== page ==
Accounting for variation in number agreement in Icelandic daॼ–nom constructionsJacob Louis Hoover∗McGill Universityjacob.hoover@mail.mcgill.ca1 IntroductionNormally Icelandic verbs agree with their subjects, which show nominative case.(1) SUBJ.3pl.nom VERB.3pl OBJ.3ॻg.acc✔However, there are constructions in which the subject takes the dative case, and theobject takes nominative. In these constructions, only the nominative object maycontrol agreement.(2) SUBJ.3ॻg.daॼ VERB.3pl OBJ.3pl.nom (Icelandic A)✔Additionally, these daॼ঄nom constructions demonstrate an e੘ect called the PersonRestriction: 1st/2nd person nominatives can’t control agreement.(3) SUBJ.3ॻg.daॼ VERB.2pl OBJ.2pl.nom✘࠮e puzzle: variation and interventionWith 3rd person nominatives, there is variation between speakers in whether or notthere is number agreement. This variation has been described in terms of there beingthree varieties of Icelandic,1 breaking down in the following way:With the dative in the canonical subject position (࠸࠵ࡈࡏVࡏࡂࡃࡁ), the following agree-ment:∗I would like to thank Jessica Coon for guidance and advice, and for her syntax course which launchedthis project. Thanks also to Stefan Keine, and the members of the McGill Syntax-Semantics reading groupfor helpful discussion and comments. This handout can be found at described in detail by Sigurðsson and Holmberg (2008). See also Taraldsen (1995), Holmberg andHróarsdóttir (2003), and Ussery (2017).(4) SUBJ.daॼ VERB.8><>:3pl Icelandic A3ॻg/3pl Icelandic B3ॻg Icelandic C1CA OBJ.3pl.nomOptionality in IcelandicB disappears when the dative intervenes (࠹ࡌࡄࡀࡏVࡏ࠸࠵ࡈࡏࡂࡃࡁ):(5) VERB.{3pl Icelandic A3ॻg Icelandic B,C)SUBJ.daॼ OBJ.3pl.nomThe following table summarizes the variation in number-agreement with 3rd personnominatives:(6)࠸࠵ࡈࡏVࡏࡂࡃࡁ.3ࡄࡀ ࠹ࡌࡄࡀࡏVࡏ࠸࠵ࡈࡏࡂࡃࡁ.3ࡄࡀIcelandic A num agree yes yesIcelandic B num agree optional noIcelandic C num agree no noProposalDi੘erences between varieties can be explained by two independent parameters:1. the order of probing and movement operations, and2. whether there is a [nॽm] feature visible on dative DPs.Why care?• Principled account of an interspeaker syntactic variation phenomenon.• Explain the syncretism ࣴx, wherein derivations expected to a crash due to com-petition become acceptable when competing agreement forms happen to bephonologically identical.1WCCFL 38, 7 March 2020 Variation in Icelandic daॼ–nom number agreement Hoover 22 Data: agreement in ࠸࠵ࡈ–ࡂࡃࡁ constructionsThere is variation in whether or not the verb agrees for number with nom, but whenthere is agreement, it is with the nominative object, never with the dative subject.2(7) Honumhim.daॼlíkalike.3plþeir.they.nom‘He likes them’ (Icelandic A) Sigurðsson and Holmberg, 20083࠮e Person Restriction: no agree with 1st/2nd nom object (all varieties).(8) * Honumhim.daॼlíkumlike.1plvið.we.nomintended: ‘He likes us’(9) * Honumhim.daॼlíkiðlike.2plþið.you.nom.plintended: ‘He likes you(pl)’These constructions are reported to be simply ineࣳable with 1st/2nd personnominatives. They cannot be saved by resorting to a default 3ॻg form.a(10) * Honumhim.daॼlíkarlike.3ॻgvið/þið.us/you.nom.plintended: ‘He likes us/you(pl)’aSigurðsson (1996) reports that there exist speakers forwhomdefault agreementmay be available.Also note, a 3ॻg verb form is available in complex ECM constructions, when the verbal complementis an entire phrase (see §A.2). But this option is not available in simplex constructions like (10).The Person Restriction is in e੘ect for all three varieties, singular and plural, indepen-dent of word order. That is, whether the dative is high (࠸࠵ࡈࡏVࡏࡂࡃࡁ) or low (࠹ࡌࡄࡀࡏVࡏ࠸࠵ࡈࡏࡂࡃࡁ), agreement with non-3rd person nominatives is unacceptable.2There is signiਖ਼cant evidence in the literature establishing that dative subjects are indeed subjectsin these constructions and likewise that nominative objects are indeed objects (as discussed in Zaenen,Maling, and Thráinsson (1985) and others: See Bobaljik (2006) for a summary).3Icelandic examples are from this source, unless otherwise stated.2.1 Diࣳerences between the three varietiesWith a 3rd person nominative object, the Person Restriction does not apply, and thereis 3rd person agreement on the verb. Number agreement di੘ers by variety.4(11) ࠸࠵ࡈ-V-ࡂࡃࡁ constructionsa. Icelandic A: number-agree requiredaðthathenniher.daॼlíkuðuliked.3plþeirthey.nomb. Icelandic B: number-agree optionalaðthathenniher.daॼlíkaði/líkuðuliked.3ॻg/liked.3plþeirthey.nomc. Icelandic C: number-agree disallowedaðthathenniher.daॼlíkaðiliked.3ॻgþeirthey.nom‘that she liked them’When the dative subject remains low (with an expletive in the speciਖ਼er position):(12) ࠹ࡌࡄࡀ-V-࠸࠵ࡈ-ࡂࡃࡁ constructionsa. Icelandic A: agree across daॼÞaðeঀpllíkuðuliked.3pleinum málfræðingione linguist.daॼþessarthesehugmyndir.ideas.nomb. Icelandic B, C: no agree across daॼÞaðeঀpllíkaði/*líkuðuliked.3ॻg/*liked.3pleinum málfræðingione linguist.daॼþessarthesehugmyndir.ideas.nom‘One linguist liked these ideas.’Icelandic A requires number agreement, Icelandic C disallows it (requiring ॻg formon the verb), and Icelandic B shows an intervention e੘ect:Dative intervention eࣳect In Icelandic B,• agreement is optional when the dative subject has moved above the verb (as in11b),• but agreement is blocked if there is a dative intervening between the verb andthe nominative (when the subject remains low, 12b).4These are examples from S&H are of embedded clauses, but this detail is not important: similar ex-amples in matrix clauses are reported in the literature, for instance see Hartmann and Heycock, 2016.WCCFL 38, 7 March 2020 Variation in Icelandic daॼ–nom number agreement Hoover 3࠸࠵ࡈࡏVࡏࡂࡃࡁ.3ࡄࡀ ࠹ࡌࡄࡀࡏVࡏ࠸࠵ࡈࡏࡂࡃࡁ.3ࡄࡀIcelandic A num agree yes yesIcelandic B num agree optional noIcelandic C num agree no noSyncretism exception to the Person RestrictionWhenever the 1st or 2nd person form is phonologically identical to the 3rd personform (due to syncretism in a particular verb’s paradigm), the Person Restriction islifted.For example, in the paradigm for the verb leiðast, 1ॻg and 2ॻg forms happen to besyncretic with the 3ॻg form, and the sentence (13) instead of being ine੘able, is ਖ਼ne.ॻg pl1 leiddumst23leiddist leiddustTable 1: Agreement paradigm for leiðast ‘ਖ਼nd boring’ (paॻॼ)(13) ✔ Henniher.daॼleiddistbored.1+2+3ॻgég/þúI.nom/you.ॻg.nom‘She found me/you boring.’This behaviour in cases of syncretism was ਖ਼rst described as a way for speakers to“both eat their cake and have it too” (Sigurðsson, 1996): not overtly disobeying thePerson Restriction, while getting to use a 1st or 2nd person nominative.Preview: Parameters of variationdaॼ’s visible φ-features ordering at TP boundaryIcelandic A [peॺॻ]  ▷ f#;EPP mvmtgIcelandic B [peॺॻ]; [nॽm]  ▷ f#;EPP mvmtgIcelandic C [peॺॻ]; [nॽm]  ▷# ▷ EPP mvmt  person probe,#  number probe, ▷  ‘precedes’Sketch of an intuitive story: as datives evolve from PP! KP! DP,1. In Icelandic A (the oldest), a di੘erence in ordering has no visible e੘ect.2. Icelandic B is like A, but has grown a [nॽm] feature on datives, and struc-tural ambiguity arises, resulting in optional agree.3. Icelandic C (the newest variety) is like Icelandic B, but an order has beensettled on to resolve the ambiguity: #-probe ▷ EPP3 Ingredients3.1 Probes and goals• Previous work supports splitting φ-feature probing into two independentprobes,– a person probe (),– a number probe (#),which probe separately, and in that order (Béjar and Rezac, 2009; Preminger,2011; Preminger, 2014; Coon and Keine, 2019).Icelandic agreement patterns in particular have been given as evidence in sup-port of a split probe (originally proposed by Taraldsen (1995)5).• I assume a hierarchical structure for features on probes and goals: Valued φ-features on a DP are hierarchically organized (cf. Harley and Ritter, 2002).peॺॻpaॺॼॻpkॺ addॺnॽmplperson features:– 3rd = [peॺॻ],– 2nd = [peॺॻ [paॺॼ [addॺ]]],6– 1st = [peॺॻ [paॺॼ [ॻpkॺ]]]number features:– singular = [nॽm],– plural = [nॽm [pl]]5The original description had number probing before person, but more recent work supports the otherorder.6Either 1st or 2nd person may alternatively be unspeciਖ਼ed beyond paॺॼ. The details here are notimportant for the current analysis. All that’s important here: ਖ਼rst or second person features are a entailthe presence of those of third person, and likewise for number: plural features are a superset of singular.WCCFL 38, 7 March 2020 Variation in Icelandic daॼ–nom number agreement Hoover 4• Probes which have unvalued features, likewise hierarchically organized. Thespeciਖ਼cation of these features is a parameter of variation between languages.For Icelandic:person probe (): [upeॺॻ [upaॺॼ]], number probe (#): [unॽm],Thus the general structure of within the TP in these constructions will look like:(14) [TP … #[unॽm] [upeॺॻ[upaॺॼ]] … [ … DPdaॼ … [ … DPnom …]]]3.1.1 Dative DPs and defective intervention• Agreement with dative case nominals is often limited, crosslinguistically (Alex-iadou, Anagnostopoulou, and Sevdali, 2014; Rezac, 2008).• However, sometimes datives seem to be able to intercept person agree throughtheir own [peॺॻ] feature (Anagnostopoulou, 2003; Danon, 2006).• In Icelandic, dative subject DPs seem to behave externally like 3rd person (andfor B and C, fully like 3ॻg), regardless of intrinsic person or number features.• Roughly following Preminger (2014, §8.3.2) andAtlamaz and Baker (2018), I treatthe dative DP as being wrapped in an shell, the head of which (K) may carry φ-feature(s), maybe inherited from D:KPdaॼKdaॼφ-feature(s)DPDφ-features…I propose that for Icelandic, there is a [peॺॻ] feature on this shell, and, for vari-eties B and C, a [nॽm] feature too.Icelandic A:KPdaॼKdaॼ[peॺॻ]DPDφ-features…Icelandic B,C:KPdaॼKdaॼ[peॺॻ],[nॽm]DPDφ-features…3.2 Agreement meࠫanism: Feature GluttonyI adopt the feature gluttony mechanism for agreement proposed by Coon and Keine(2019), wherein probes are voracious (15). In this account, a probe may become over-valued, having entered into agreement with multiple goals.(15) Agree: (Coon and Keine, 2019, (14))A probe segment [uF] agrees with the closest accessible DP in its domainthat bears [F]. If Agree is established, the hierarchy of segments contain-ing [F] is copied over to the probe, valuing and thus removing [uF].(16) [ probe24uXuY35 … [ DP[X] … [ DP24XY35]]] =) f[X], [X[Y]]g⇛ Gluttony only occurs when the lower DP has something the upper doesn’t.• Mechanism used for spell out as deਖ਼ned by Atlamaz and Baker, after Halle andMarantz (1994):(17) Subset Principle (Atlamaz and Baker, 2018, (61))A vocabulary item’s identifying features must be a subset of the featurespresent at the node where it is to be spelled out.• Crash post-syntax: This account predicts a crash during spell-out only if thereare competing possible phonological forms for the collected bundle of features.A toy example, 3 > 1 conਖ਼guration:(18) [TP … [upeॺॻ[upaॺॼ]] … [ … DP[peॺॻ] … [ … DP[peॺॻ[paॺॼ[ॻpkॺ]]] …]]]=) {[peॺॻ], [peॺॻ[paॺॼ[ॻpkॺ]]]} copied back.By the Subset Principle, two feature bundles are eligible for spellout:a) [peॺॻ]: 3rd person formb) [peॺॻ[paॺॼ[ॻpkॺ]]]: 1st person formWith no way to choose, there is a crash. However, if forms a and b are identical, thenthere is no competition, predicting the syncretism ਖ਼x (13).WCCFL 38, 7 March 2020 Variation in Icelandic daॼ–nom number agreement Hoover 54 Proposal: Feature Gluttony can explain the data4.1 Proposed parameters of variation1. Variability in whether dative subjects have a visible number feature• in Icelandic A, any dative DP has the feature [peॺॻ], and is never speciਖ਼edwith further person features, nor any number features.• in Icelandic B and C: a number feature [nॽm] has become visible on dativeDPs, and therefore they should always act just as if they were singularthird-person DPs.2. Variability in the order of number-probing and movement of the subject• Unspeciਖ਼ed order in Icelandic A and B.• Fixed order in Icelandic C: number probe before subject movement.Proposed di੘erences between varieties (repeated):daॼ’s visible φ-features ordering at TP boundaryIcelandic A [peॺॻ] -probe ▷ f#-probe;EPP mvmtgIcelandic B [peॺॻ]; [nॽm] -probe ▷ f#-probe;EPP mvmtgIcelandic C [peॺॻ]; [nॽm] -probe ▷#-probe ▷ EPP mvmt4.2 Deriving the Person RestrictionThe -probe as unvalued features [upeॺॻ[upaॺॼ]], so in (19)(=9) it copies back fea-tures from both the daॼ and the nom. So, with two possible forms and no way tochoose, there is a crash at spell-out. Unless there’s syncretism! We’ll return to this.(19) * Honumhim.daॼlíkiðlike.2plþiðyou.nom.plIcelandic A#  daॼ[peॺॻ] nom[peॺॻ[paॺॼ]];[nॽm[pl]]x 1. copy back: [peॺॻ]x and [peॺॻ[paॺॼ]]x 2. copy back: [nॽm[pl]]daॼ[peॺॻ] daॼ[peॺॻ] 3. move (EPP)result: {[peॺॻ],[peॺॻ[paॺॼ]],[nॽm[pl]]}=) 3pl and 2pl = !△4.3 Deriving the Dative intervention eࣳect• ࠹ࡌࡄࡀࡏVࡏ࠸࠵ࡈࡏࡂࡃࡁ: With a 3pl nominative, the -probe will only ever agree with the dative;# dative will intervene if it is visible (B, C).(20) =(12a) Icelandic A, no intervention.Þaðeঀpllíkuðuliked.3pleinum málfræðingi[one linguist].daॼþessar[thesehugmyndir.ideas].nomIcelandic AExpl#  daॼ[peॺॻ] nom[peॺॻ];[nॽm[pl]]x 1. copy back: [peॺॻ]x 2. copy back: [nॽm[pl]]result: {[peॺॻ],[nॽm[pl]]}=) 3pl = líkuðu(21) =(12b) Icelandic B/C, dative intervention.Þaðeঀpllíkaðiliked.3ॻgeinum málfræðingi[one linguist].daॼþessar[thesehugmyndir.ideas].nomIcelandic B/CExpl#  daॼ[peॺॻ],[nॽm] nom[peॺॻ];[nॽm[pl]]x 1. copy back: [peॺॻ]x 2. copy back: [nॽm]result: {[peॺॻ],[nॽm]}=) 3ॻg = líkaði࠸࠵ࡈࡏVࡏࡂࡃࡁ.3ࡄࡀ ࠹ࡌࡄࡀࡏVࡏ࠸࠵ࡈࡏࡂࡃࡁ.3ࡄࡀIcelandic A num agree yes ✔yesIcelandic B num agree optional ✔noIcelandic C num agree no ✔noTable 2: Number agreement accounted for so farWCCFL 38, 7 March 2020 Variation in Icelandic daॼ–nom number agreement Hoover 6Optionality in Icelandic B• ࠸࠵ࡈࡏVࡏࡂࡃࡁ: When the dative moves to subject position (࠸࠵ࡈࡏVࡏࡂࡃࡁ construc-tions), there is optional agreement in Icelandic B:(22) =(11b) optional agreement in Icelandic Baðthathenniher.daॼlíkaði/líkuðuliked.3ॻg/liked.3plþeirthey.nom‘that she liked them’This optionality is explained by the order ambiguity (f#-probe;EPP mvmtg).That is, for Icelandic B there are two possible derivations:i. With number greement = líkuðu:Icelandic B#  daॼ[peॺॻ],[nॽm] nom[peॺॻ];[nॽm[pl]]x 1. copy back: [peॺॻ]daॼ[peॺॻ],[nॽm] daॼ[peॺॻ],[nॽm] 2. move (EPP)x 3. copy back: [nॽm[pl]]result: {[peॺॻ],[nॽm[pl]]}=) 3pl = líkuðuii. Without number agreement = líkaði:Icelandic B/C#  daॼ[peॺॻ],[nॽm] nom[peॺॻ];[nॽm[pl]]x 1. copy back: [peॺॻ]x 2. copy back: nॽmdaॼ[peॺॻ],[nॽm] daॼ[peॺॻ],[nॽm] 3. move (EPP)result: {[peॺॻ],nॽm}=) 3ॻg líkaðiThese two derivations are similar to what happens in Icelandic A, (EPP subjectmovement does not disrupt agreement, and the formwill be spelled out 3pl =)líkuðu), and in Icelandic C (which will look precisely the same as the secondoption above).࠸࠵ࡈࡏVࡏࡂࡃࡁ.3ࡄࡀ ࠹ࡌࡄࡀࡏVࡏ࠸࠵ࡈࡏࡂࡃࡁ.3ࡄࡀIcelandic A num agree ✔yes ✔yesIcelandic B num agree ✔optional ✔noIcelandic C num agree ✔no ✔no4.4 Explaining the syncretism exception to the Person Restriction• The syncretism exception: with a 1st/2nd person form that is syncretic 3rd per-son (13, repeated in 23) the Person Restriction is lifted.(23) Henniher.daॼleiddistbored.1+2+3ॻgég/þúI.nom/you.ॻg.nom‘She found me/you boring.’• for Icelandic A:Icelandic A#  daॼ[peॺॻ] nom[peॺॻ[paॺॼ]];[nॽm]x 1. copy back: [peॺॻ]x and [peॺॻ[paॺॼ]]x 2/3. copy back: [nॽm]daॼ[peॺॻ] daॼ[peॺॻ] 3/2. move (EPP)result: {[peॺॻ],[peॺॻ[paॺॼ]],[nॽm]}=) 2ॻg and 3ॻg = leiddist• Icelandic B, the same possible when EPP before#-probe:Icelandic B#  daॼ[peॺॻ],[nॽm] nom[[peॺॻ[paॺॼ]];[nॽm]x 1. copy back: [peॺॻ]x and [peॺॻ[paॺॼ]]daॼ[peॺॻ],[nॽm] daॼ[peॺॻ],[nॽm] 2. move (EPP)x 3. copy back: [nॽm]result: {[peॺॻ],[peॺॻ[paॺॼ]],[nॽm]}=) 2ॻg and 3ॻg = leiddist• for #-probe ▷ EPP (C and optionally B):Icelandic B/C#  daॼ[peॺॻ],[nॽm] nom[[peॺॻ[paॺॼ]];[nॽm]x 1. copy back: [peॺॻ]x and [peॺॻ[paॺॼ]]x 2. copy back: [nॽm]daॼ[peॺॻ],[nॽm] daॼ[peॺॻ],[nॽm] 3. move (EPP)result: {[peॺॻ],[peॺॻ[paॺॼ]],[nॽm]}=) 2ॻg and 3ॻg = leiddistWCCFL 38, 7 March 2020 Variation in Icelandic daॼ–nom number agreement Hoover 75 PredictionsSyncretism in plural(24) syncretism in the plural: judgments vary (reported in Sigurðsson, 1996, (70d))HenniShe.daॼleiddustbored.2+3plþið.you.plRevisit the paradigm for leiðast, ‘to ਖ਼nd boring’ (Table 1, p.3). There is syncretism inthe singular, and also syncretism in the plural. This leads to an interesting prediction:• Varieties should di੘er as follows, for 2ࡄࡀ nominative:• for Icelandic A:Icelandic A#  daॼ[peॺॻ] nom[peॺॻ[paॺॼ]];[nॽm[pl]]x 1. copy back: [peॺॻ]x and [peॺॻ[paॺॼ]]x 2/3. copy back: [nॽm[pl]]daॼ[peॺॻ] daॼ[peॺॻ] 3/2. move (EPP)result: {[peॺॻ],[peॺॻ[paॺॼ]],[nॽm[pl]]}=) 2pl or 3pl = leiddust• Icelandic B, the same possible when EPP before#-probe:Icelandic B#  daॼ[peॺॻ],[nॽm] nom[[peॺॻ[paॺॼ]];[nॽm[pl]]x 1. copy back: [peॺॻ]x and [peॺॻ[paॺॼ]]daॼ[peॺॻ] daॼ[peॺॻ],[nॽm] 2. move (EPP)x 3. copy back: [nॽm[pl]]result: {[peॺॻ],[peॺॻ[paॺॼ]],[nॽm[pl]]}=) 2pl or 3pl = leiddust• but, for #-probe ▷ EPP (C and optionally B): choice between 2ॻg and 3ॻg (not2pl and 3pl). There is syncretism in the singular as well as the plural, so thereis no clash, but the form is di੘erent:Icelandic C#  daॼ[peॺॻ],[nॽm] nom[[peॺॻ[paॺॼ]];[nॽm[pl]]x 1. copy back: [peॺॻ]x and [peॺॻ[paॺॼ]]x 2. copy back: [nॽm]daॼ[peॺॻ] daॼ[peॺॻ],[nॽm] 3. move (EPP)result: {[peॺॻ],[peॺॻ[paॺॼ]],[nॽm]}=) 2ॻg or 3ॻg = leiddist• plural-agreeing form leiddust (2+3pl) should be available for Icelandic A and Bspeakers; non-agreeing form leiddist (1+2+3ॻg) should be available for IcelandicB and C speakers;Prediction: For Icelandic A(25) HenniShe.daॼ*leiddist/leiddustbored.1+2+3ॻg/2+3plþið‘She found you(pl) boring.’Prediction: for Icelandic C(26) HenniShe.daॼleiddist/*leiddustbored.1+2+3ॻg/2+3plþið‘She found you(pl) boring.’• There may be evidence to support this in the data given by Sigurðsson, 1996,which shows a bimodal distribution of judgments, but these judgments havenot been broken down by variety.• Sigurðsson and Holmberg, 2008 discuss this very phenomenon, but don’t use asimplex example, instead, their example is a complex ECM construction, where3ॻg form is available as an alternative for all varieties (see §A.2).⇛ This should be tested in future work. The general prediction: for Icelandic C,the Person Restriction is lifted when there is syncretism between 3rd person andnon-3rd person in the singular (even for plural nominatives).6 Conclusions• A feature gluttony approach to agreement can predict– the person restriction– the syncretism ਖ਼x, speakers can “both eat their cake and have it too”– reported variation in number agreement as being the result of variation in1. the relative order of probing, subject movement2. the visibility of a number feature on dative subjects• This account makes a prediction about di੘erences in the syncretism ਖ਼x betweenvarieties.– Icelandic C will show syncretism ਖ਼x only in the singularWCCFL 38, 7 March 2020 Variation in Icelandic daॼ–nom number agreement Hoover 8ReferencesAlexiadou, A., E. Anagnostopoulou, and C. Sevdali (2014). “Opaque and transparent datives,and how they behave in passives”. In:ࡍe Journal of Comparative Germanic Linguistics 17.1,pp. 1–34. ॽॺl:, E. (2003).ࡍe syntax of ditransitives: Evidence from clitics. Vol. 54. Walter deGruyter.Atlamaz, Ü. and M. Baker (2018). “On partial agreement and oblique case”. In: Syntax 21.3,pp. 195–237.Béjar, S. and M. Rezac (2009). “Cyclic agree”. In: Linguistic Inquiry 40.1, pp. 35–73.Bobaljik, J. D. (2006). “Where’s phi”. In: Agreement as a postsyntactic operation. Ms. Universityof Connecticut.Coon, J. and S. Keine (2019). Feature gluࡉony. ms. McGill, USC. ॽॺl:, G. (Oct. 2006). “Caseless nominals and the projection of DP”. In: Natural Language &Linguistic ࡍeory 24.4, p. 977. iॻॻn: 1573-0859. ॽॺl:, M. and A. Marantz (1994). “Some key features of DistributedMorphology”. In:MIT work-ing papers in linguistics 21.275, p. 88.Harley, H. and E. Ritter (2002). “Person and number in pronouns: A feature-geometric analysis”.In: Language 78.3, pp. 482–526.Hartmann, J. M. and C. Heycock (2016). “Evading agreement: A new perspective on low nom-inative agreement in Icelandic”. In: Proceedings of the 46th Annual Meeting of the North EastLinguistic Society (NELS). Ed. by C. Hammerly and B. Prickett. Vol. 2. GLSA Publications,pp. 67–80.Holmberg, A. and Þ. Hróarsdóttir (2003). “Agreement and movement in Icelandic raising con-structions”. In: Lingua 113.10, pp. 997–1019.Kučerová, I. (2016). “Long-distance agreement in Icelandic: locality restored”. In: ࡍe Jour-nal of Comparative Germanic Linguistics 19.1, pp. 49–74. ॽॺl:, O. (2011). “Asymmetries between person and number in syntax: a commentary onBaker’s SCOPA”. In: Natural Language & Linguistic ࡍeory 29.4, pp. 917–937.– (2014). Agreement and its failures. Vol. 68. MIT Press.Rezac, M. (2008). “Phi-Agree and theta-related Case”. In: Phi theory: Phi-features across inter-faces and modules, pp. 83–129.Schütze, C. T. (2003). “Syncretism and double agreement with Icelandic nominative objects”.In: ॽॺl:ðsson, H. Á. (1996). “Icelandic ਖ਼nite verb agreement”. In:Working papers in Scandinaviansyntax 57, pp. 1–46. ॽॺl:ðsson, H. Á. and A. Holmberg (2008). “Icelandic dative intervention: Person and numberare separate probes”. In: Agreement restrictions, pp. 251–280.Taraldsen, K. T. (1995). “On agreement and nominative objects in Icelandic”. In: Studies in com-parative Germanic syntax. Springer, pp. 307–327.Ussery, C. (2017). “Dimensions of Variation”. In: Syntactic variation in insular Scandinavian 1,p. 165.Zaenen, A., J. Maling, andH.Thráinsson (1985). “Case and grammatical functions:The Icelandicpassive”. In: Modern Icelandic Syntax. Brill, pp. 93–136.A AppendixA.1 Syncretism ࣴx in other languagesA famous example is that of German free relatives, in which the wh-word must showthe case selected for by the matrix verb, as well as the embedded verb. If the twocases being selected for di੘er, the sentence is ungrammatical, but can be saved bysyncretism:(27) Syncretism ਖ਼x in German free relatives Schütze, 2003, (300)a. * IchIzerstöreࡔࡖࡖdestroy[ wer/wenwho.nom/who.accmichme.accärgertࡡࡢࡠ]annoysb. IchIzerstöreࡔࡖࡖdestroy[ waswhat.nom+accmichme.accärgertࡡࡢࡠ]annoys‘I destroy who(ever) annoys me.’See also examples from Polish in Schütze, 2003, and discussion of German copularconstructions in Coon and Keine, 2019.A.2 Complex exceptional case marking constructions in IcelandicIcelandic also has a complex ECM dat-nom construction, with raising verbs7(28) Complex ECM construction, the Person Restrictiona. Honumhim.daॼmunduwould.3plvirðastseem[ þeirthey.nomverabehæडr.competent]‘They would seem competent to him’ (Icelandic A)b. * Honumhim.daॼmundumwould.1plvirðastseem[ viðwe.nomverabehæडr.competent]c. * Honumhim.daॼmunduðwould.2plvirðastseem[ þiðyou.nomverabehæडr.competent]7Such verbs are: डnnast ‘think, feel, ਖ਼nd, consider’; virðast ‘seem’; heyrast ‘(seem to) hear’, ‘sound asi৒’; skiljast ‘(get to) understand’; sýnast ‘seem (to see/look)’; þykja ‘ਖ਼nd, seem, think (that)’; reynast ‘prove(to be …)’ (Sigurðsson and Holmberg, 2008).WCCFL 38, 7 March 2020 Variation in Icelandic daॼ–nom number agreement Hoover 9However, in complex ECM constructions, 3ॻg agreement is also possible (all varieties)(29) Honum mundiwould.3ॻgvirðast [ við/þið/þeirwe/you/they.nom.plvera hæडr. ]This has been explained as optional agreement of the verb with the inਖ਼nitival com-plement (Sigurðsson and Holmberg, 2008). Preminger (2011) uses PLC that non-thirdperson pronouns need to be licensed, but relativized, so that it only applies to a non-3rd person pronoun within a clause.Syncretism in the plural with complex ECM• The examples given for syncretism in the plural by S&H are given in a complexECM setting:(30) Henniher.daॼvirtist/virtustseemed.1+2+3ॻg/2+3plþiðyou.nom.pleiࡉhvaðsomewhateinkennilegirstrangeYou seemed somewhat strange to her.(31) Henniher.daॼvirtist/*virtumstseemed.1+2+3ॻg/1plviðus.nom.pleiࡉhvaðsomewhateinkennilegir.strange‘We seemed somewhat strange to her.’The current proposal’s prediction of disagreement between varieties A and C israther obscured in (30,31) by the availability of the 3ॻg form so, suchmulticlausalexamples are not the most useful for the current proposal.A.3 Long Distance Agreement via object shiࠩHolmberg and Hróarsdóttir, 2003 describe a phenomenon of long distance agreementthat (with a plural nominative across a dative intervener) is possible if dative inter-vener is plural (as in 32a), in Icelandic B (which normally would disallow agreementacross a dative intervener, as in 12b).However, only certain dative interveners may be agreed across and not others (cf.32b, (Kučerová, 2016)).(32) a. Þaðeঀplडnnst/डnnastਖ਼nd.3ॻg/.3plmörgum stúdentummany students.daॼtölvurnarcomputers.def.nomljótar.ugly.nom‘Many students ਖ਼nd the computers ugly’b. Þaðeঀplडnnst/*डnnastਖ਼nd.3ॻg/.3plfáum börnumfew children.daॼtölvurnarcomputers.def.nomljótar.ugly.nom‘Few children ਖ਼nd the computers ugly’Kučerová explains this apparent puzzle in detail, and resolves it as resulting fromobject shift: those datives which always block agreement are precisely those whichcan’t undergo object shift.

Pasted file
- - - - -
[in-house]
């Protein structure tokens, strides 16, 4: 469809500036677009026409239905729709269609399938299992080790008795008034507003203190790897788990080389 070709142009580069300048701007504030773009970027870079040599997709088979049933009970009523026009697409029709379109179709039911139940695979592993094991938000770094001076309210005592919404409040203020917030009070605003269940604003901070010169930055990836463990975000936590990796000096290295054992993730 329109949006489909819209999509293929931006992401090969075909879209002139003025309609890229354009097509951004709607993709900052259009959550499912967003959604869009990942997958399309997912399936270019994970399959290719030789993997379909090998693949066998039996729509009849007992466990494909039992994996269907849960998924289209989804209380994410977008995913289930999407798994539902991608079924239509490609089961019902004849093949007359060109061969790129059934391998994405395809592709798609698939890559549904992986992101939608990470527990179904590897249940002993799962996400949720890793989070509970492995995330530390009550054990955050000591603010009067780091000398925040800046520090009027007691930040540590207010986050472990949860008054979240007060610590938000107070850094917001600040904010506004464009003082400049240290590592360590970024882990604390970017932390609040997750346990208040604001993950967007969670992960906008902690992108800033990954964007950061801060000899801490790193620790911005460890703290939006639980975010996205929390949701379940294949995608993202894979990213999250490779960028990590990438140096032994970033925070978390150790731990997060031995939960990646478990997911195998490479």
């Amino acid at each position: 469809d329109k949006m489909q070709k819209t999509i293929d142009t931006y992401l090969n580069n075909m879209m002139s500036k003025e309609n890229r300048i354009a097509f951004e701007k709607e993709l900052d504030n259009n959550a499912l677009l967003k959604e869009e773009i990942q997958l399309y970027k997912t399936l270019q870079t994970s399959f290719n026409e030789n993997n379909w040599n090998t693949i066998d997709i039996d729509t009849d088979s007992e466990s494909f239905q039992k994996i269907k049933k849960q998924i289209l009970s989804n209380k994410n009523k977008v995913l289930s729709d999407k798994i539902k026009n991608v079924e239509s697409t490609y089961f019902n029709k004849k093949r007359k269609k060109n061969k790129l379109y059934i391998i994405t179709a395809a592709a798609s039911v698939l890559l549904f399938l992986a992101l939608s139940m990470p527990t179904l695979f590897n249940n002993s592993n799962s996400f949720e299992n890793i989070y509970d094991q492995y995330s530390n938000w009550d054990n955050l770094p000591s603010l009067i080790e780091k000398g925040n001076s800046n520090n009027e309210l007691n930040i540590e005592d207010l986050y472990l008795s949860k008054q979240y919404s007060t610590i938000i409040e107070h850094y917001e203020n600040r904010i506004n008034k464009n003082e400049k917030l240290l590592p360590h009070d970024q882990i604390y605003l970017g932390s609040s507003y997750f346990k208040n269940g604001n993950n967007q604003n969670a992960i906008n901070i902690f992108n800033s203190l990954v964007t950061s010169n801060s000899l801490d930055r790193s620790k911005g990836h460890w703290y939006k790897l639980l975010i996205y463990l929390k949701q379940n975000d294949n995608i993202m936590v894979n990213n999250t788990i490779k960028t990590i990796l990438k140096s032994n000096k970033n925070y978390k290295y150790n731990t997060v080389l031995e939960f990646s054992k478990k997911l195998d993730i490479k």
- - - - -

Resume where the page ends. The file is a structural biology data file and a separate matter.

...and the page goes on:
Citation Scheme:


Citations by CSL (citeproc-js)

Usage Statistics



Customize your widget with the following options, then copy and paste the code below into the HTML of your page to embed this item in your website.
                            <div id="ubcOpenCollectionsWidgetDisplay">
                            <script id="ubcOpenCollectionsWidget"
                            async >
IIIF logo Our image viewer uses the IIIF 2.0 standard. To load this item in other compatible viewers, use this url:


Related Items